Daniel Jester:
But this is one of those things that I feel like people are pushing against a little bit. The I'm too busy to do anything other than the top priorities that I have today.
Sean Arbabi:
Yeah.
Daniel Jester:
It goes back to that process improvement mindset. We need to get our web teams, our e-com teams into the studio to see how we work. We need to get the merchandisers and our other cross functional teams into the studio to see how we work. And we need to spend some time with them and learn about their needs and their challenges. And the merchandise teams are dealing with some significant challenges, especially in today's supply chain climate. It is hard to get things on time.
Sean Arbabi:
Correct.
Daniel Jester:
And those teams are stressed and they need some grace and they need a little understanding from the studio. And understanding across the board, that there's going to be some delays and there's going to be some unknowns.
Sean Arbabi:
That's right. You have to be flexible in this time.
Daniel Jester:
Absolutely flexible and resilient. Sean. I think that's probably about the time that we have for this episode today. Thank you so much for bearing through our technical- [crosstalk 00:27:16]
Sean Arbabi:
No worries.
Daniel Jester:
problems to the listener. By the time you hear this, our editor will have fixed all of this and it'll sound amazing, but we had some technical problems behind the scenes on this episode. I got dropped off the call a couple of times. So, Sean, thank you for your patience. Thank you for your insight. And thank you so much for your time coming on the show today.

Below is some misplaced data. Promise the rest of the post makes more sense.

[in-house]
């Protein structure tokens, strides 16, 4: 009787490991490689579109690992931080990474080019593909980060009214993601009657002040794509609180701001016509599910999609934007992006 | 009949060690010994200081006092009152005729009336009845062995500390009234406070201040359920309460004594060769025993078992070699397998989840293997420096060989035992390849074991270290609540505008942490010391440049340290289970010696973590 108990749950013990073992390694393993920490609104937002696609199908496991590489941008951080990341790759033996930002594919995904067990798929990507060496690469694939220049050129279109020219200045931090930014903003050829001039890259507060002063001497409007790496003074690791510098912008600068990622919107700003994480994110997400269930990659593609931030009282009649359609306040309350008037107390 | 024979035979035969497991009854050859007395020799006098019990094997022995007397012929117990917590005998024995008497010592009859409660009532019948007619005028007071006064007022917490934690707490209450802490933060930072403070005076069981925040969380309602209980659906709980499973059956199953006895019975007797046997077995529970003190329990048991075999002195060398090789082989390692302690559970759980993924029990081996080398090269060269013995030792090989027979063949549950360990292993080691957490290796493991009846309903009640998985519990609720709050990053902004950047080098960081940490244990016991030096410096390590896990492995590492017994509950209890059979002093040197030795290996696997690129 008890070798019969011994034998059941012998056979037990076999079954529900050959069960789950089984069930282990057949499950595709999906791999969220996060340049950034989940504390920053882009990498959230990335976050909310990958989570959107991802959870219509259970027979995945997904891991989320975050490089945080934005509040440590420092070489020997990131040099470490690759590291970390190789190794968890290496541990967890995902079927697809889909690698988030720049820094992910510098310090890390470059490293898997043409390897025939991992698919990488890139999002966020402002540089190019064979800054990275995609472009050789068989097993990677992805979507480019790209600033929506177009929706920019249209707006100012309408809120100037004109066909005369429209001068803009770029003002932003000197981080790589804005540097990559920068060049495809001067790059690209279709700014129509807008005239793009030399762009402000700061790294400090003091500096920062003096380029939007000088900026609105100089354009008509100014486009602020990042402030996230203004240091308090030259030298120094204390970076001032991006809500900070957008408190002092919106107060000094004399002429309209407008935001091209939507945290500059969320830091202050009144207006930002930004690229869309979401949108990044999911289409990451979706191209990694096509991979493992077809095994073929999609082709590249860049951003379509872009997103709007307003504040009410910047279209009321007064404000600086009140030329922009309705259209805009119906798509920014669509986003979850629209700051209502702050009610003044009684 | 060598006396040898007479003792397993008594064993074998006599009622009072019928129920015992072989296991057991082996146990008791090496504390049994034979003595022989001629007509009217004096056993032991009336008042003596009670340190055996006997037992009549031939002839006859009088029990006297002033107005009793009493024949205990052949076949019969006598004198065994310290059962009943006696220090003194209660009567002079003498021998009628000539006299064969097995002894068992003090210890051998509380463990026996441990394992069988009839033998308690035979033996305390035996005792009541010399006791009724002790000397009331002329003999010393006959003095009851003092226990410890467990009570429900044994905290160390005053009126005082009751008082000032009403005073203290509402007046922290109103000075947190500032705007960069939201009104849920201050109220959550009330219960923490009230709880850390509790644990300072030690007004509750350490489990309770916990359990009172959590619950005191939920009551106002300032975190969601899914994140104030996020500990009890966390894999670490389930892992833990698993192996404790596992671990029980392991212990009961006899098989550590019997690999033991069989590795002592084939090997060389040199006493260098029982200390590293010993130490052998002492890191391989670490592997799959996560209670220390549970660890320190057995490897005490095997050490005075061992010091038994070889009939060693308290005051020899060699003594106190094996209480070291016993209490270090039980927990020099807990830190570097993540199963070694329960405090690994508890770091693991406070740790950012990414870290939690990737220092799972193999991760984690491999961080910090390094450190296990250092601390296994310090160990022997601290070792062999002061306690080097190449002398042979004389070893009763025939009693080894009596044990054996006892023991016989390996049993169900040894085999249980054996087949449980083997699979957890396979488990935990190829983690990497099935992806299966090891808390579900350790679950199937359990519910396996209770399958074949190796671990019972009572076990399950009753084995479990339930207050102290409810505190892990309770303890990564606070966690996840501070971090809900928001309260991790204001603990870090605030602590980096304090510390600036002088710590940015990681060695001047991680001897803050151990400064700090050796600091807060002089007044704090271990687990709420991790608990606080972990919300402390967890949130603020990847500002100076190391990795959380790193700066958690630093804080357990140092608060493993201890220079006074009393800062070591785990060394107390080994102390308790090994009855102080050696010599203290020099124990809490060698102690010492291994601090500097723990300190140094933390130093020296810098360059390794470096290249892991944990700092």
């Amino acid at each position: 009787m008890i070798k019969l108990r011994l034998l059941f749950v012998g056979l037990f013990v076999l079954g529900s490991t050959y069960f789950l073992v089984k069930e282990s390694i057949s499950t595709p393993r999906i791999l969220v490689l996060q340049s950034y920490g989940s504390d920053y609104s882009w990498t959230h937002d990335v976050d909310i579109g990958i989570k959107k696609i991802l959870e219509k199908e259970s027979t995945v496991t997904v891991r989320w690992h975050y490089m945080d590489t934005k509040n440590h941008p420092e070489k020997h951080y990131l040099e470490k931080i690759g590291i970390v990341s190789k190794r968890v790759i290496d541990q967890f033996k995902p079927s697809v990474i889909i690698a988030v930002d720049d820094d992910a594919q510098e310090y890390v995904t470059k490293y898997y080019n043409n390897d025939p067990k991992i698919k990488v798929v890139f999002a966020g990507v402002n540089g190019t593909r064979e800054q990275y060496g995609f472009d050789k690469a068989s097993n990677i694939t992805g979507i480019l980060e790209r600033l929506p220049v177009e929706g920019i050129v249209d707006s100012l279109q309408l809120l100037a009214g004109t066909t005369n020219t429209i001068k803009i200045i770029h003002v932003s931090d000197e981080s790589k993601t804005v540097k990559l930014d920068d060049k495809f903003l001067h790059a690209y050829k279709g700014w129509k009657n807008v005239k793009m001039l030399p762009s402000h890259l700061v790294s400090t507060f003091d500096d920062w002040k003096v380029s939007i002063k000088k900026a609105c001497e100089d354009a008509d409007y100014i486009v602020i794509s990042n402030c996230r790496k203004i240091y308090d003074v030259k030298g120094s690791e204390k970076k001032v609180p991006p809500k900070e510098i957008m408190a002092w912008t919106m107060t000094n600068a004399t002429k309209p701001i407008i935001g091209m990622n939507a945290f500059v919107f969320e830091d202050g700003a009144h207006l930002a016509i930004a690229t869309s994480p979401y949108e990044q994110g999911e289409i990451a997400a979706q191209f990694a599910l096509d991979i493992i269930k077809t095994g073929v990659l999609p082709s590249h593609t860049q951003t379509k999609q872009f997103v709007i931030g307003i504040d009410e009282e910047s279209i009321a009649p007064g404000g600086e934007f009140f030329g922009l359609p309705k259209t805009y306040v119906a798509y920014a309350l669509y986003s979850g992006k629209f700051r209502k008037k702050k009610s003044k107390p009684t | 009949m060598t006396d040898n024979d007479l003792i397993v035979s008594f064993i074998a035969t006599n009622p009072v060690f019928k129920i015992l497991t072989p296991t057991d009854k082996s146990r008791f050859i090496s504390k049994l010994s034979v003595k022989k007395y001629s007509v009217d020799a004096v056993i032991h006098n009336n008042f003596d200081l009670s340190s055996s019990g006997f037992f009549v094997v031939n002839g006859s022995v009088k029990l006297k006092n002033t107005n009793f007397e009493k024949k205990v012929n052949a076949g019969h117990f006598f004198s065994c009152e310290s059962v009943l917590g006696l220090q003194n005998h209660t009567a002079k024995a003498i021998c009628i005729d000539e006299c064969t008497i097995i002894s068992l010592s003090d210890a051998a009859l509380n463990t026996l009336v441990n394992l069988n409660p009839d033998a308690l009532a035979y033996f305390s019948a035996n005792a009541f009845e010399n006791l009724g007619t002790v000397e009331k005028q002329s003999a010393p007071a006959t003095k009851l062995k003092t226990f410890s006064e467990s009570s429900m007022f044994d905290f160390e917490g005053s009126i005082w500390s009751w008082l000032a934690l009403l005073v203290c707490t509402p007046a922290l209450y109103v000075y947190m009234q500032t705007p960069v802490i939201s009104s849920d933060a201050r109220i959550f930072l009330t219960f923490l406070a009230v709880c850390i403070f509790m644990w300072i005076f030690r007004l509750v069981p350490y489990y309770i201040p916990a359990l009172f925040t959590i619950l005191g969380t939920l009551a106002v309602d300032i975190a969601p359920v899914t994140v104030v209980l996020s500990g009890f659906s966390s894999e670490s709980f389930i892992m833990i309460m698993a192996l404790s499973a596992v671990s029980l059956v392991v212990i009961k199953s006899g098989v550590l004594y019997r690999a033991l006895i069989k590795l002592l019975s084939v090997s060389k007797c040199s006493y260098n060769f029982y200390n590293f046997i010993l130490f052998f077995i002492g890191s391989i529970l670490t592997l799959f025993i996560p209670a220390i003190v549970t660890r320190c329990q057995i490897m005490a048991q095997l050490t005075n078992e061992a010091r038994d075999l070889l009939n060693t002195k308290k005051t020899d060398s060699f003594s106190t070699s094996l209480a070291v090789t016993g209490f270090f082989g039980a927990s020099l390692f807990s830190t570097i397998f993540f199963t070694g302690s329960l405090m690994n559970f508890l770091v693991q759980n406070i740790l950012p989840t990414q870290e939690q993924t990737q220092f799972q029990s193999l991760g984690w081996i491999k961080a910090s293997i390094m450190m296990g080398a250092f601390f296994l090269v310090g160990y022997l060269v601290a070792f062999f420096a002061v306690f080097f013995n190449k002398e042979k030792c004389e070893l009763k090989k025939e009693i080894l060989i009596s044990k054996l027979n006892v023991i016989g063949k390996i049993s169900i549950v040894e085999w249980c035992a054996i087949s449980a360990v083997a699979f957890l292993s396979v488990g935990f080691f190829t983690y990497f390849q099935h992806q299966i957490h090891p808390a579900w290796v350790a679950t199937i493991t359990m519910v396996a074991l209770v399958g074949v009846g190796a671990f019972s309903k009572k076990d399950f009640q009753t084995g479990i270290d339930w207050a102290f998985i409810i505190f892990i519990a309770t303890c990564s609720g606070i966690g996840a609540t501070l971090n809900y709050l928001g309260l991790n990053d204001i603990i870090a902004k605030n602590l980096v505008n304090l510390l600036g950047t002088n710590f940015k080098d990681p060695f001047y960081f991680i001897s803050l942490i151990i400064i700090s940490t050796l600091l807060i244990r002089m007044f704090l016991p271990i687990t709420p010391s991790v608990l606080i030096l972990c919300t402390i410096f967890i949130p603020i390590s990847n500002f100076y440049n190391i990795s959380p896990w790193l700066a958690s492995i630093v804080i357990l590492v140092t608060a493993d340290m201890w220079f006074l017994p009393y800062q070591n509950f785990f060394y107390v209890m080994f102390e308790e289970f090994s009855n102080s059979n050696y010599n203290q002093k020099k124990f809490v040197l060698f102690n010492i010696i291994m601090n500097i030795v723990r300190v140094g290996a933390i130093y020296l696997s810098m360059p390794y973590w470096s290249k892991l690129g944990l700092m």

Sean Arbabi:
My pleasure. I loved it. Thank you, Daniel. Appreciate it. And it's always nice to speak to you guys.
Daniel Jester:
That's it for this episode, many thanks to our guest, Sean Arbabi, and thanks to you for listening. This show is produced by Creative Force, edited by Calvin Lanz. Special thanks to Sean O'Meara. I am your host, Daniel Jester, until next time my friends.

About the host

Daniel Jester
Chief evangelist at Creative Force

Daniel Jester is an experienced creative production professional who has managed production teams, built and launched new studios, and produced large-scale projects. He's currently the Chief Evangelist at Creative Force but has a breadth of experience in a variety of studio environments - working in-house at brands like Amazon, Nordstrom, and Farfetch as well as commercial studios like CONVYR. Creative-minded, while able to effectively plan for and manage a complex project, he bridges the gap between spreadsheets and creative talent.